Agreement Between IS and Syrian Government Indicates Syrian Civil War is Winding Down
On Saturday morning, the Islamic State (IS) released two women and four children as part of an agreement with the Syrian government. In return, the Syrian Observatory for Human Rights said that the Syrian government will release 60 women who are related to IS members, as well as a $27 million ransom. This exchange is the first part of the agreement in which IS will release the 30 people they kidnapped in Syria’s southern province of Sweida.
Prior to the kidnappings, the Sweida province, which is primarily populated by Syria’s minority Druze, hadn’t been subject to the same level of conflict that many other parts of Syria have been for the past seven years. The attacks, carried out this past July, included several suicide bombings, shootings, and stabbings that resulted in at least 216 deaths.
Abeer Shalgheen, one of the women who was released, said, “we were confident that we [would] be set free but at some times (during detention) we were so desperate that we wished the ceiling fell on us.”
On the Friday before the hostages were released, Syrian President Bashar Al Assad met with Russian representatives. Among other things, they discussed a continued commitment to the “destruction of terrorist presence” and a desire to find a long-term political settlement. One indicator that the civil war is winding down is that Syria reopened its borders to Jordan and Golan Heights last Sunday. This move is expected to benefit regional trade and marks the return of Syria’s prewar status as a crucial transit corridor in the region.
President Assad is moving towards victory in Syria in part because of his strategic use of IS. Although the Syrian government has objected to the presence of Al-Qaeda affiliated fighters in Idlib, they have frequently used such groups to undermine their enemy and retake territory.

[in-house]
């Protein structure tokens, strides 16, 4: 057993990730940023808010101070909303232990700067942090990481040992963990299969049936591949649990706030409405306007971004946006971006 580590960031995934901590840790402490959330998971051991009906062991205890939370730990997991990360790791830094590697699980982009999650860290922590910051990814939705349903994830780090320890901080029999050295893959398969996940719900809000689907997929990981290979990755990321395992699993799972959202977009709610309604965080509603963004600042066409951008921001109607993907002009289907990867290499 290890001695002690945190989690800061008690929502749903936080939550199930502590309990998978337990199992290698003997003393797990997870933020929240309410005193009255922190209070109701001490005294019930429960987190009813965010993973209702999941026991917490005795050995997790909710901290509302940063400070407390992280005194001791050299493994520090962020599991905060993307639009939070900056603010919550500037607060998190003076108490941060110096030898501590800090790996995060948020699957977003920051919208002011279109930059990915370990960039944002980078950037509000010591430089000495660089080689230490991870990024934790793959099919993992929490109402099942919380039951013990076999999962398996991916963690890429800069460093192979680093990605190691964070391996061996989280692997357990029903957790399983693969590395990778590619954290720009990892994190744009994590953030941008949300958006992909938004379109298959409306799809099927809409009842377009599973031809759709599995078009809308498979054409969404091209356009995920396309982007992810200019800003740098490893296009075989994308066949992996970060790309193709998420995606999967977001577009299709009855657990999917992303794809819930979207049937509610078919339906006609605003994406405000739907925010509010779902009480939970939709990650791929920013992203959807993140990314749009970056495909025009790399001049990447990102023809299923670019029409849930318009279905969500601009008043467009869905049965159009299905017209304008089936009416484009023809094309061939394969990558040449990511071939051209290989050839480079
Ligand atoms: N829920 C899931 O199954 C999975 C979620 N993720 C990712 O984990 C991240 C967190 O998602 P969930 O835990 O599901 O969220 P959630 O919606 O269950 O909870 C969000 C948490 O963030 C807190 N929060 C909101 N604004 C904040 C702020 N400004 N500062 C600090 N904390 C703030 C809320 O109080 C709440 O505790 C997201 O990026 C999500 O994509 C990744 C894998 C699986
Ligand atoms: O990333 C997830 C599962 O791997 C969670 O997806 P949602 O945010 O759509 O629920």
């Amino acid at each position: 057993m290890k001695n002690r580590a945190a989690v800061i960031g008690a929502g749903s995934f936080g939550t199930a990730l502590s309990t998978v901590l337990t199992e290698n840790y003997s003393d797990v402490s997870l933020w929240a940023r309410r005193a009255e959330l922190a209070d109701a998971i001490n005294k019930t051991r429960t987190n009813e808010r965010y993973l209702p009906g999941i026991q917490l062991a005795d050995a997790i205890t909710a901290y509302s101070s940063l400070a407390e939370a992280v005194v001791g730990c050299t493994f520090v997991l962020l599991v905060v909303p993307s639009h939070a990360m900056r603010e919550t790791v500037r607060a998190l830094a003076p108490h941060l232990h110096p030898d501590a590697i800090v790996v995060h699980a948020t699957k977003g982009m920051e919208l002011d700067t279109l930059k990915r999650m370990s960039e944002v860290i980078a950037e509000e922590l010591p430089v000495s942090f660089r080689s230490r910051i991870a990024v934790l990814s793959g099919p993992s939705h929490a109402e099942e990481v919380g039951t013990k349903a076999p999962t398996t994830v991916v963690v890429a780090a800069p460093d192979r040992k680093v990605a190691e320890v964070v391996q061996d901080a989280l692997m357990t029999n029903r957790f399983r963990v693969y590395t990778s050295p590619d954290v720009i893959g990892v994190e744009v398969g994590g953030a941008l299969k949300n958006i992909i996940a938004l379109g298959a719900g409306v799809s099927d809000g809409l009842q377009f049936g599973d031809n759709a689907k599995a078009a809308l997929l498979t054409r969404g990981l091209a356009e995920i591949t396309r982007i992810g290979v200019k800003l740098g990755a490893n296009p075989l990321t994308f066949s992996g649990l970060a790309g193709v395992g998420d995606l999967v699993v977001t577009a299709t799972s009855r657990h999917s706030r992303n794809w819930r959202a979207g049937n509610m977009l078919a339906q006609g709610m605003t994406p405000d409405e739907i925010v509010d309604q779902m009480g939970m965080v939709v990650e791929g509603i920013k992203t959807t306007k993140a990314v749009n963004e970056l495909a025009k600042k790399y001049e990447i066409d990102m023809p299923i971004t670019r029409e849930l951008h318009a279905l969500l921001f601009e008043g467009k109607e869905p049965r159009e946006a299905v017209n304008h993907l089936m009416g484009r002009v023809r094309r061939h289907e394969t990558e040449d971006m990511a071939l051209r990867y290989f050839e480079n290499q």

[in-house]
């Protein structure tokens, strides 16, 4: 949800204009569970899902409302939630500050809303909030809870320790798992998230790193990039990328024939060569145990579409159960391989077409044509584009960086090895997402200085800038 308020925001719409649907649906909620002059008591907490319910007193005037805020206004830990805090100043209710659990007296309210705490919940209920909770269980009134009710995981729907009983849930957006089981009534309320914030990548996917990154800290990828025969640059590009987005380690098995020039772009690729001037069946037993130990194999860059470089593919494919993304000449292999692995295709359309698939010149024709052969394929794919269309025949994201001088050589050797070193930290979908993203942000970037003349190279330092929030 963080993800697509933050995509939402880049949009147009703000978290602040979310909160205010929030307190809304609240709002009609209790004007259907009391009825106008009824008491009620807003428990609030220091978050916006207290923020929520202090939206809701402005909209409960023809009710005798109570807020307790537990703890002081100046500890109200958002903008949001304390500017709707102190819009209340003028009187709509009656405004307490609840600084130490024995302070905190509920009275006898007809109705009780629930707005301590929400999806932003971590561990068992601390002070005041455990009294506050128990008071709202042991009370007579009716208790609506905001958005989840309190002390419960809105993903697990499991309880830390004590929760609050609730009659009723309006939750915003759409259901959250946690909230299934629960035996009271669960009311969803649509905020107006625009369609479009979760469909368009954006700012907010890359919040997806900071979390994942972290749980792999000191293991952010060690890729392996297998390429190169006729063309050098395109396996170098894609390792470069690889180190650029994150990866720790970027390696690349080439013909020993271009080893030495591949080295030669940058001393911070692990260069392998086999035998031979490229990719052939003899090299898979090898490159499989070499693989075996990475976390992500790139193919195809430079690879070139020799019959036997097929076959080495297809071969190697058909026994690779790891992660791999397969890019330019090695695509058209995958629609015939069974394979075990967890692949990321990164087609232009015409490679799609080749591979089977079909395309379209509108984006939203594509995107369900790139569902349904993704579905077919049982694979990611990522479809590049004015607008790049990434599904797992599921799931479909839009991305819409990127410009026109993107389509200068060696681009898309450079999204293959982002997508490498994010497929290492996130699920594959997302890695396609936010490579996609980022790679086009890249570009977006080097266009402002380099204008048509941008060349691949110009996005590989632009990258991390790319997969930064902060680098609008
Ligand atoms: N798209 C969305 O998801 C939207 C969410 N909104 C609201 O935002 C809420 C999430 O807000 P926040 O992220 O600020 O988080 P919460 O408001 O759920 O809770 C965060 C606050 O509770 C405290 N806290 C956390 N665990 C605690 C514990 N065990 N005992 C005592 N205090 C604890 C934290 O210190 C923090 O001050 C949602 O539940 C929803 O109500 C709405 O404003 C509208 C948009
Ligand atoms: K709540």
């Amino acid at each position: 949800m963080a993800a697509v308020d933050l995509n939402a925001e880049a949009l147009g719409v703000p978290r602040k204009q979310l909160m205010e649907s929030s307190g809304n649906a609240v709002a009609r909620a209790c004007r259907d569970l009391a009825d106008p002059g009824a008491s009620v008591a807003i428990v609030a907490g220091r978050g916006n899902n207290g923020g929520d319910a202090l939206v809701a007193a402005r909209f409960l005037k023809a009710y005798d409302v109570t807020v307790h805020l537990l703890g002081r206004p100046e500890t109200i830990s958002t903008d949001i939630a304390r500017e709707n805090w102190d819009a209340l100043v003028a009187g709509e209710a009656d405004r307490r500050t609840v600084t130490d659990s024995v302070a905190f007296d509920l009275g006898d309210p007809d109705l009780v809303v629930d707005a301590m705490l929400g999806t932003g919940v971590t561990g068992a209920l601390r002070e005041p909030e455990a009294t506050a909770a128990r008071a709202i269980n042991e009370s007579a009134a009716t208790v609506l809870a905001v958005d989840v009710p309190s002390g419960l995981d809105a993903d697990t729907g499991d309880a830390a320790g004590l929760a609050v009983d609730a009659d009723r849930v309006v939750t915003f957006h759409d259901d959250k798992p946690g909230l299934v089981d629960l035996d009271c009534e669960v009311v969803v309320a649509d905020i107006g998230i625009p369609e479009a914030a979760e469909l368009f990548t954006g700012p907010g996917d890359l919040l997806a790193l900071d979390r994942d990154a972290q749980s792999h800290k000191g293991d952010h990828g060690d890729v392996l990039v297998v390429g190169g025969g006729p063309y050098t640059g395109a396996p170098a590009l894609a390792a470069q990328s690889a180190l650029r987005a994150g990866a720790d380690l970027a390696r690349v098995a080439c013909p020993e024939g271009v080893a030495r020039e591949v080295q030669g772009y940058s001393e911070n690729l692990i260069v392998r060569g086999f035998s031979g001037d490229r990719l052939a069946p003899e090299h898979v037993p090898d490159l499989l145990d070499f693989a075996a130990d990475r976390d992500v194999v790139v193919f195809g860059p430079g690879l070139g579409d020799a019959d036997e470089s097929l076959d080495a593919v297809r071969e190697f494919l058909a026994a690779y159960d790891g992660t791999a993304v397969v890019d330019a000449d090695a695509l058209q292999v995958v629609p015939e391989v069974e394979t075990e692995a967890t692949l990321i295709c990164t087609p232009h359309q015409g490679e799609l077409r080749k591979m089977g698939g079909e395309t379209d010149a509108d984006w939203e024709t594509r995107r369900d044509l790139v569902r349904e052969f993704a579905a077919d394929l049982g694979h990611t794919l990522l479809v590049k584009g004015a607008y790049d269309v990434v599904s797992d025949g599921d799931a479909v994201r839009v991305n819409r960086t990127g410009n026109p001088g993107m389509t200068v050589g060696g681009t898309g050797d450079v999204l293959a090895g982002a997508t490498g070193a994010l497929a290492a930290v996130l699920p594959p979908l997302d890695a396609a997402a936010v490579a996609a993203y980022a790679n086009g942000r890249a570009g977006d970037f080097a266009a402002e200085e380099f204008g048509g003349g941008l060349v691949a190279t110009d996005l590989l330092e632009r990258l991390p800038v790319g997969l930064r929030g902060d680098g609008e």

After Presidents Vladimir Putin of Russia and Recep Tayyip Erdogan of Turkey agreed to create a demilitarized buffer zone in Idlib this September, the Assad regime transported more than 400 IS fighters into the outskirts of Idlib overnight. The measure was intended to clear IS forces from the area around Al-Bukamal where Iran-backed militia forces have a strong presence, and to build a stronger case for the recapture of Idlib. President Assad’s use of IS to create a climate of extremism that blurs the lines between IS fighters and nationalist rebels is extremely disturbing considering the kidnappings and subsequent killings that IS has carried out throughout the civil war.
Many Syrians are tired of the war and want an end to the violence. One Syrian architect said that he would “pack [his] bags if Assad left, if the rebels came to power.” In many Syrians’ minds, Assad is the lesser evil, and the rebels don’t offer a better way to more freedom or a stable democracy. Hundreds of thousands of people have been killed, buildings and communities have been destroyed, and around ten million people have been displaced. While Assad’s reconsolidation of power may mean more stability, it is quite likely that the people will be subject to the same repressive rule before the civil war.